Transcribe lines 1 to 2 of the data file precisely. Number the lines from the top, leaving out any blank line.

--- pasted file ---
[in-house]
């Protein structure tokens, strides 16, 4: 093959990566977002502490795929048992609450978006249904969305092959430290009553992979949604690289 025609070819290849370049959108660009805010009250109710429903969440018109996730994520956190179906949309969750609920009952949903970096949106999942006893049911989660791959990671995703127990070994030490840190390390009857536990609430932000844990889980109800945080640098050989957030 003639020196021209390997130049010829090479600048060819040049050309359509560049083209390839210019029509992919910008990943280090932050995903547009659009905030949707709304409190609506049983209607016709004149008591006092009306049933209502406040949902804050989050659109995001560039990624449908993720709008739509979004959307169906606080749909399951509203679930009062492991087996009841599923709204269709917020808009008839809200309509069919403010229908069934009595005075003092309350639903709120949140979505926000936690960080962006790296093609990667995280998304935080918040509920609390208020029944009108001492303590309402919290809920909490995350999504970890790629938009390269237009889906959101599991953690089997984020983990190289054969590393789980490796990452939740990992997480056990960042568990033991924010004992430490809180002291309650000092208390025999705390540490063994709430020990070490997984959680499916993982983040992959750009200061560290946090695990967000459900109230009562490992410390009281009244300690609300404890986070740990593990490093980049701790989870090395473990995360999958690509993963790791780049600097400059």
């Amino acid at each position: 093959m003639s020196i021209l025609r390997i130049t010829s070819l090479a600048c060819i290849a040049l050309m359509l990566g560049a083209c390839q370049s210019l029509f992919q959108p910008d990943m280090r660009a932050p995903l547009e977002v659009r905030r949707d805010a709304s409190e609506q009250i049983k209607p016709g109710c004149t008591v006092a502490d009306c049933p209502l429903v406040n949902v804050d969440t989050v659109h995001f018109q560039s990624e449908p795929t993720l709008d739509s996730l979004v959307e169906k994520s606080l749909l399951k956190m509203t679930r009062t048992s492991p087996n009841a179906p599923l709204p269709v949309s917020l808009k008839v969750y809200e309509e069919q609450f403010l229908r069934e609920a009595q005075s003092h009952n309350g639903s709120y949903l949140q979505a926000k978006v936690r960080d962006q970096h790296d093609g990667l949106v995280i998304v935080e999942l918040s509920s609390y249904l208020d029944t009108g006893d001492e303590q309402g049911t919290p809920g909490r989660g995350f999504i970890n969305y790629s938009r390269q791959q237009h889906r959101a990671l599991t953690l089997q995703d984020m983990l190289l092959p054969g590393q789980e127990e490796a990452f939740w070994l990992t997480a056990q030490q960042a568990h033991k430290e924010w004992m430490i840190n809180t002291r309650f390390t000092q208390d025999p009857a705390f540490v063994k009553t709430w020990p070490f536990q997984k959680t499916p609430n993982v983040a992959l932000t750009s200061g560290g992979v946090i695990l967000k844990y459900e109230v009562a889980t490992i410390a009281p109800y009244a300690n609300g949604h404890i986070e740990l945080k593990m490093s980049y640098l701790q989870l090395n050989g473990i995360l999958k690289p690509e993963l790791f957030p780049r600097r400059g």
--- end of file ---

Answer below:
[in-house]
């Protein structure tokens, strides 16, 4: 093959990566977002502490795929048992609450978006249904969305092959430290009553992979949604690289 025609070819290849370049959108660009805010009250109710429903969440018109996730994520956190179906949309969750609920009952949903970096949106999942006893049911989660791959990671995703127990070994030490840190390390009857536990609430932000844990889980109800945080640098050989957030 003639020196021209390997130049010829090479600048060819040049050309359509560049083209390839210019029509992919910008990943280090932050995903547009659009905030949707709304409190609506049983209607016709004149008591006092009306049933209502406040949902804050989050659109995001560039990624449908993720709008739509979004959307169906606080749909399951509203679930009062492991087996009841599923709204269709917020808009008839809200309509069919403010229908069934009595005075003092309350639903709120949140979505926000936690960080962006790296093609990667995280998304935080918040509920609390208020029944009108001492303590309402919290809920909490995350999504970890790629938009390269237009889906959101599991953690089997984020983990190289054969590393789980490796990452939740990992997480056990960042568990033991924010004992430490809180002291309650000092208390025999705390540490063994709430020990070490997984959680499916993982983040992959750009200061560290946090695990967000459900109230009562490992410390009281009244300690609300404890986070740990593990490093980049701790989870090395473990995360999958690509993963790791780049600097400059």